by Nancy Springer (novel), Jack Thorne (screenplay)
The new Netflix movie Enola Holmes has Sherlock Holmes, Millie Bobby Brown from Stranger Things, and suffragists, so it is relevant to our interests (Victoriana, feminism, actors who have been in geeky things). What follows is a joint running commentary and review by Tara and CarrieS, with additional input from Linden (age 16).
The plot is that Enola Holmes, younger sister of Sherlock (Henry Cavill) and Mycroft Holmes (Sam Clafin, hiding his beauty behind a terrible mustache), is raised by her mother (Helena Bonham Carter). When her mother disappears, Enola runs off to find her, which results in her becoming involved in the affairs of another runway, the young Viscount of Tewksbury. Now she has to solve two mysteries. The first is where has her mother gone, and why her mother left. The second is who is trying to kill the Viscount, and why?
Enola’s efforts cause her to encounter a jiu-jitsu teacher, the strict headmistress of a boarding school (Fiona Shaw), and a terrifying assassin (Burn Gorman). She also has several run-ins with her brothers. She is legally Mycroft’s ward, and he is completely unsympathetic to her and obsessed with making her a proper young lady. Sherlock is more sympathetic and pops up now and then to offer some wan encouragement and sympathy but not much actual assistance. I’d have expected better from Sherlock, but here we are. Enola also has a bit of a crush on the Viscount, who has a major and obvious crush on her.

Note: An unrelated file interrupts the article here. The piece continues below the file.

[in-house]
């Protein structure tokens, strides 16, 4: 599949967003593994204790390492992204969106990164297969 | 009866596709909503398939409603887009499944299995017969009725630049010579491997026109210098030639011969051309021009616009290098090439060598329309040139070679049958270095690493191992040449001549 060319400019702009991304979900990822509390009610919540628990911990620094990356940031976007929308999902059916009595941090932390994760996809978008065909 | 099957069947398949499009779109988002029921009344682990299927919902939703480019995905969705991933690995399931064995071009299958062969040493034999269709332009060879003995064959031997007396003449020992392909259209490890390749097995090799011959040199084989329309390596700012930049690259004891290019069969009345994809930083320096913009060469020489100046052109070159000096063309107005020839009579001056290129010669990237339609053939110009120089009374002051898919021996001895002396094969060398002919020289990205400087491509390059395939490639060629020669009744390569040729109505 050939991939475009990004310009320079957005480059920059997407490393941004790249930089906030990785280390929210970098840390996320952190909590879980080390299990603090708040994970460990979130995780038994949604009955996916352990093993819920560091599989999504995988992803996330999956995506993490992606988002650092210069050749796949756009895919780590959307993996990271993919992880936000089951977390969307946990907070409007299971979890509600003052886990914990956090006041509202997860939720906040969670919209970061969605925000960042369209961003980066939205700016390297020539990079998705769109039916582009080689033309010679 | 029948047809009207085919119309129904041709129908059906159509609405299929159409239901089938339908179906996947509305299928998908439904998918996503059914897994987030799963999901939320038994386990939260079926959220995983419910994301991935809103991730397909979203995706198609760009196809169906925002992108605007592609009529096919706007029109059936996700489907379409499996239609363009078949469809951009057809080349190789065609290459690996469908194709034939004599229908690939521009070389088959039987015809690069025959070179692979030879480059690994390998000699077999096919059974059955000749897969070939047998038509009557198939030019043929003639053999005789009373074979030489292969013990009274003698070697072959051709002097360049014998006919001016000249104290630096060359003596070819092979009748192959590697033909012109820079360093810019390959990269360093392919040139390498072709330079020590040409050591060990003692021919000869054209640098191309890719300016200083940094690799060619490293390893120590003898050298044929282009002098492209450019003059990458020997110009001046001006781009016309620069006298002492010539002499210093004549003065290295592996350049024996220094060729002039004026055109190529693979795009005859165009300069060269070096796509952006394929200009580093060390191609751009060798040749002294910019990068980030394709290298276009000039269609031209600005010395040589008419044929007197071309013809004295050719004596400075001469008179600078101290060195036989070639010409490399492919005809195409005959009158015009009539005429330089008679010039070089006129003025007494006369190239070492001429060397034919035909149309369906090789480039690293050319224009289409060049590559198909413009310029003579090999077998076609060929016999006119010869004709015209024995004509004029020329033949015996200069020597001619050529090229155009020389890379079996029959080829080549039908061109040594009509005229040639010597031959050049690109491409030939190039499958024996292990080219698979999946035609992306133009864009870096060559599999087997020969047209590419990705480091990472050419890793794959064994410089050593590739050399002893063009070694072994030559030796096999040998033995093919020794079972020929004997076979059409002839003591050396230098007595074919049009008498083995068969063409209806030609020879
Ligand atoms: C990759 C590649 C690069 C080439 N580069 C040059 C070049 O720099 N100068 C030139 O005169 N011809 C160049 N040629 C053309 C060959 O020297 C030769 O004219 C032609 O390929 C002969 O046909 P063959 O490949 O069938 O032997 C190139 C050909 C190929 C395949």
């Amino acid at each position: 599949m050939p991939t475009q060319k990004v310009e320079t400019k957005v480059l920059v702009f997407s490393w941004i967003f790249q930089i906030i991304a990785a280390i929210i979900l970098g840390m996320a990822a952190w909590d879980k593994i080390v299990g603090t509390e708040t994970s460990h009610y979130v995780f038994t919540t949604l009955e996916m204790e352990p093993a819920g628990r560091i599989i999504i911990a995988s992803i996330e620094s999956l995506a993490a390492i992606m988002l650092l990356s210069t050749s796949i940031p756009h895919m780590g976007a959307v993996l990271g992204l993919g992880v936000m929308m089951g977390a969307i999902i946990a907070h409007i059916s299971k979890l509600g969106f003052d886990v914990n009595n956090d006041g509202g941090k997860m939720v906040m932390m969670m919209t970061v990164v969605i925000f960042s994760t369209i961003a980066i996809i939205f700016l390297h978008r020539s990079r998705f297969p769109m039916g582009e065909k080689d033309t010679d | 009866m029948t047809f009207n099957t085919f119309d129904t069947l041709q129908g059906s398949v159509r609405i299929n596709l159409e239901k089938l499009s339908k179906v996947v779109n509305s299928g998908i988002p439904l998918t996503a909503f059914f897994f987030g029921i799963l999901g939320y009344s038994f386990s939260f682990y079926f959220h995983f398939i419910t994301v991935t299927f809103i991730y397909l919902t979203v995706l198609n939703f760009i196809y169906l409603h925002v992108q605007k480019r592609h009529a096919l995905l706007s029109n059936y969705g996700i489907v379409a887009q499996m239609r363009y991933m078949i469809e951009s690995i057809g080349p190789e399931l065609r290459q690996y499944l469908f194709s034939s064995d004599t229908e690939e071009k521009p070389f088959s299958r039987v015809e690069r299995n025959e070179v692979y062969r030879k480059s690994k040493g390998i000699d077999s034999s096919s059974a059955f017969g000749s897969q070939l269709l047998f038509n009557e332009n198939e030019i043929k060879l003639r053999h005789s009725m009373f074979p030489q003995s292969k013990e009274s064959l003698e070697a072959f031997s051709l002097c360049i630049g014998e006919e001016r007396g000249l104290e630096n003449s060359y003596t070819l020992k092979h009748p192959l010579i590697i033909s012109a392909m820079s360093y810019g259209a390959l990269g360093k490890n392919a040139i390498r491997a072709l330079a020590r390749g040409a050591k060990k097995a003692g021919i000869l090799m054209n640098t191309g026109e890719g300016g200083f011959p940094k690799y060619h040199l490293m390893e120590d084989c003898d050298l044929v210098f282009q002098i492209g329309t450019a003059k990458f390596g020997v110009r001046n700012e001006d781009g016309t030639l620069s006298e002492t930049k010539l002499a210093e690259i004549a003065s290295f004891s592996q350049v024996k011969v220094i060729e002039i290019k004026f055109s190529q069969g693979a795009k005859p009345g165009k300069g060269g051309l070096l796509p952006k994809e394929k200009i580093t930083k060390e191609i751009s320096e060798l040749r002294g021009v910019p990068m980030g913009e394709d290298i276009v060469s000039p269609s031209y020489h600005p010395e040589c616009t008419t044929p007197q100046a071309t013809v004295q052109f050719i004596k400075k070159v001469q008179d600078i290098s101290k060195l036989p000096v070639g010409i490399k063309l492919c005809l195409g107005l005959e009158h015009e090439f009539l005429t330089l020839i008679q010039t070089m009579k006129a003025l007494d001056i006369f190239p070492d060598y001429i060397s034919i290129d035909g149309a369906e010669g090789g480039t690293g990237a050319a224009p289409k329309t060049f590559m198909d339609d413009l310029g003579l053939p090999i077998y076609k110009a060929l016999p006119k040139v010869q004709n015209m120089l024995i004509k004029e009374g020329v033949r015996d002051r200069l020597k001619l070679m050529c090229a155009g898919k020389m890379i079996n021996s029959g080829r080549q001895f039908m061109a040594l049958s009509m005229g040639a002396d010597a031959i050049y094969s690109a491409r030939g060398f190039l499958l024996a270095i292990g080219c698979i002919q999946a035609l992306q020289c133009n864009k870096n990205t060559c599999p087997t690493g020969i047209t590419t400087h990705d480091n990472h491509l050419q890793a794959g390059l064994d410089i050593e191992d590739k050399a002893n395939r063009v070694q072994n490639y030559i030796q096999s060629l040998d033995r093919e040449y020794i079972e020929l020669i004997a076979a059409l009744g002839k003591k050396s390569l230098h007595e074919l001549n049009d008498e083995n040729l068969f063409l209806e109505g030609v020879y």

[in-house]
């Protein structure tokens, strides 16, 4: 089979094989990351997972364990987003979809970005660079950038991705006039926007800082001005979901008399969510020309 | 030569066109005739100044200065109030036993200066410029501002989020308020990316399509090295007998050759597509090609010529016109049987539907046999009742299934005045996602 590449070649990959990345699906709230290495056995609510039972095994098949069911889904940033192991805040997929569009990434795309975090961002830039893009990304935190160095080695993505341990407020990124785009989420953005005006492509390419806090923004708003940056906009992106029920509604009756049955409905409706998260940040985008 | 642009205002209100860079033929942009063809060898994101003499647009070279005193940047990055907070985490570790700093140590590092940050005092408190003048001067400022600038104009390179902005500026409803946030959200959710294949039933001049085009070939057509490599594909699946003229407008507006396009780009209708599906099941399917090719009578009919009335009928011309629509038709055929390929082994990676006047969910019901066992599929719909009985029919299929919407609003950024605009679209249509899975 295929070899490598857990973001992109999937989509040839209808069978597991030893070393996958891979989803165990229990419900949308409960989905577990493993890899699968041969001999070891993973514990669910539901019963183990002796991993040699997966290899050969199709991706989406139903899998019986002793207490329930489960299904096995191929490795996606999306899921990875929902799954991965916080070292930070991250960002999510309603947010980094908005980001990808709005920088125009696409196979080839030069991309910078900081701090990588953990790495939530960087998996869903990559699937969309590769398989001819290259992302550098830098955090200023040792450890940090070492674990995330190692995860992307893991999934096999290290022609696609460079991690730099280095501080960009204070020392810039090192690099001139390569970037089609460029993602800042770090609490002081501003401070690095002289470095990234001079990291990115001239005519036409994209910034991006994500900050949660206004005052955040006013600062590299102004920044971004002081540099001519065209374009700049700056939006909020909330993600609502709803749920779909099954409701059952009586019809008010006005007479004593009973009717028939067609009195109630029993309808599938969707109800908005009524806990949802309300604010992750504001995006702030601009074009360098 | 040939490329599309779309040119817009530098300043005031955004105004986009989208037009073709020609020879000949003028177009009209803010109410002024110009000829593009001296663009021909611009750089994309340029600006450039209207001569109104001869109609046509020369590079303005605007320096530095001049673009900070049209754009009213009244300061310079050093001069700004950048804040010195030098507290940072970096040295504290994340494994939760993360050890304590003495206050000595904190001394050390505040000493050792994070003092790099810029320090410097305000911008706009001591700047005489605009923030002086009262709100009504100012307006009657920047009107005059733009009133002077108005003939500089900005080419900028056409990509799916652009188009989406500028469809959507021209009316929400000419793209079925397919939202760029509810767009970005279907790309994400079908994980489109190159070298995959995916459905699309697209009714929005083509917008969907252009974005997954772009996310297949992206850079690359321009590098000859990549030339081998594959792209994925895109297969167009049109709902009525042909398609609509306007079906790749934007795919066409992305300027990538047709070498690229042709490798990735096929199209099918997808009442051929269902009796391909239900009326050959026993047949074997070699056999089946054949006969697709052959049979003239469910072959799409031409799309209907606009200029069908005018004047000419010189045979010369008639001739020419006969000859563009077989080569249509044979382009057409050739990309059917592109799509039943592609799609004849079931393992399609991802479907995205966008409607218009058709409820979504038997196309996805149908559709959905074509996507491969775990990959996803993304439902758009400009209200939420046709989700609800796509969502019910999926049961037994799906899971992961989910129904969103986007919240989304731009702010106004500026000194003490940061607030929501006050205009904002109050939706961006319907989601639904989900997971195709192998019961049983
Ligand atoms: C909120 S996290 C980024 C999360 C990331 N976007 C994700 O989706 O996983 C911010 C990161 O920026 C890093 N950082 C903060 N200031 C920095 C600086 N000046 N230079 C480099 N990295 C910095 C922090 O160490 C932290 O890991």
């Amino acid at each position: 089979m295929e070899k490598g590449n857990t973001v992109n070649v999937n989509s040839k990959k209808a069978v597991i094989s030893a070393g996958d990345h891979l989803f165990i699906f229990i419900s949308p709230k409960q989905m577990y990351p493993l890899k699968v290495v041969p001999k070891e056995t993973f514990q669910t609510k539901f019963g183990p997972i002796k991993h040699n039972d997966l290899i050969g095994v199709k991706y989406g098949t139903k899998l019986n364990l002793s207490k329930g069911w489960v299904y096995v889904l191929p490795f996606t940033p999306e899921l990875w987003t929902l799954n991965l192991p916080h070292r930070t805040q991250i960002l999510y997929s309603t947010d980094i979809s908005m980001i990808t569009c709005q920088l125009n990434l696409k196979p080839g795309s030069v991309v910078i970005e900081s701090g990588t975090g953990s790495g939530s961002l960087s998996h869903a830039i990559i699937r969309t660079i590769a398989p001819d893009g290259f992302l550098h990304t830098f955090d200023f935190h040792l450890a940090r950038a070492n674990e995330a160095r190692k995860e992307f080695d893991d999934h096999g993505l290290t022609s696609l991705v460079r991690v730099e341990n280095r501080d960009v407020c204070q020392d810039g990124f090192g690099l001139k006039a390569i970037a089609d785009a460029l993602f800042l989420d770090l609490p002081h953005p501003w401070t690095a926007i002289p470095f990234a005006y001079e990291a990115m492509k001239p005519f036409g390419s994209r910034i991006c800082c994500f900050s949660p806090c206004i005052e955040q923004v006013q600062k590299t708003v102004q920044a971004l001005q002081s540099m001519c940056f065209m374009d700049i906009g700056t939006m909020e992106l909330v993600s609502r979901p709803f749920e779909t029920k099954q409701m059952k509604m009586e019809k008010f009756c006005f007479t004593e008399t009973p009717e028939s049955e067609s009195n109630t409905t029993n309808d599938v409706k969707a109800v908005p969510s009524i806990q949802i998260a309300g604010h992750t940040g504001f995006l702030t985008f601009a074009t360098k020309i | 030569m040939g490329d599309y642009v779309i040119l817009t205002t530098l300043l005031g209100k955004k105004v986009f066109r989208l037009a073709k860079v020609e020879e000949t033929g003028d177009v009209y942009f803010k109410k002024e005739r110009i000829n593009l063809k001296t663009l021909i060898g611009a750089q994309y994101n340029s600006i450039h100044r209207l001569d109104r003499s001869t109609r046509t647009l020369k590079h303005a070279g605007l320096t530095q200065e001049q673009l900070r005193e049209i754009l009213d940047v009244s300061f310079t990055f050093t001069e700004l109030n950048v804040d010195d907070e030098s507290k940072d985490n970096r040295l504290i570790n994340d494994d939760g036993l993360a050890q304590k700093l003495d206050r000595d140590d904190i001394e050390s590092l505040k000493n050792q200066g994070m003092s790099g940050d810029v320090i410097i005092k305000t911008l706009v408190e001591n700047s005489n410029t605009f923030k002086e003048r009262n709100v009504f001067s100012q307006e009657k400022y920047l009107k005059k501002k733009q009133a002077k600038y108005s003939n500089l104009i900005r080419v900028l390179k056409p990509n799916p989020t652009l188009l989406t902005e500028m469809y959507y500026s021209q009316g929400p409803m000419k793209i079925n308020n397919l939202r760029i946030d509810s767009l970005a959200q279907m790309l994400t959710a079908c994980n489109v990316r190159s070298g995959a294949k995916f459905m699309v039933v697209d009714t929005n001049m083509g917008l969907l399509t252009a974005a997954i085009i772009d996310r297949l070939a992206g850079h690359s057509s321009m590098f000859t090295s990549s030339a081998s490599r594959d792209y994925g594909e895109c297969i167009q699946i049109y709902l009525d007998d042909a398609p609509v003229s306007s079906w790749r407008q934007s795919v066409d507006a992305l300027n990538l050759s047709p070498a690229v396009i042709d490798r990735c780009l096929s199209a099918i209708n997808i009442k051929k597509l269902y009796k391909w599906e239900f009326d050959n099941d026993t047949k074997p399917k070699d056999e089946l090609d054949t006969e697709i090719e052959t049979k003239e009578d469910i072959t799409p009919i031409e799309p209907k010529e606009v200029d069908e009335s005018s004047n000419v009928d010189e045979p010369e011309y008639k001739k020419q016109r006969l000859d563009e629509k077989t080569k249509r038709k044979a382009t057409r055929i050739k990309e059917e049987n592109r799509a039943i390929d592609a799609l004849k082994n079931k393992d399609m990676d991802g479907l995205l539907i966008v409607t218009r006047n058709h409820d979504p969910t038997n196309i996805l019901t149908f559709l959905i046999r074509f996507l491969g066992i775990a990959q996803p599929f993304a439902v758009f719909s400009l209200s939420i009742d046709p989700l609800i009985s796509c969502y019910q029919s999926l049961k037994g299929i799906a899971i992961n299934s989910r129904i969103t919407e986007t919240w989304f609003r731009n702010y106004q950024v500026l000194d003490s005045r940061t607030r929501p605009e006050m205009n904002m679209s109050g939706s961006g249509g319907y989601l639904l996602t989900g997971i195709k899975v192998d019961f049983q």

CarrieS: This is a wonderful cast, but with the exception of the effervescent Millie, they seem to be phoning it in. It’s refreshing to see a sixteen-year-old played by an actual sixteen-year-old. Henry Cavill is much too sensitive and not discerning enough to be Sherlock so I’m just going to pretend he’s someone else. Honestly, this is the least Sherlocky-Sherlock I’ve ever seen. So much angst! So little ability to detect! The Witcher must have really worn him out because he always looks like he just wants a hug and a nap.
Tara: It’s not easy killing that many monsters! Seriously though, did you read about the Conan Doyle estate’s copyright lawsuit regarding Enola Holmes? It’s all because Sherlock has feelings, which seems like a stretch.
[caption id="attachment_94429" align="aligncenter" width="500"] But he doesn’t DETECT much, dammit![/caption]
I’m neither here nor there on Henry Cavill or Sherlock Holmes’s feelings. He’s…fine. Not great, not awful. And while I agree with you about everyone in general phoning it in, I still like Helena Bonham Carter’s performance. Maybe it’s because she’s one of my favourite actors going, but she’s playing the eccentric, feminist mother beautifully and I can see how she was able to mold Enola into the firecracker that we see.
Thank goodness for Millie Bobby Brown, because she is hands down, the best part of this movie. She’s acting her ass off! If she’s this good now, I can’t imagine what she’s going to be like in movies to come. Because I only watched part of the trailer, I’m a little surprised to realize that this is truly her movie. I thought it was going to be Enola solving crimes with Sherlock and that was not the case at all.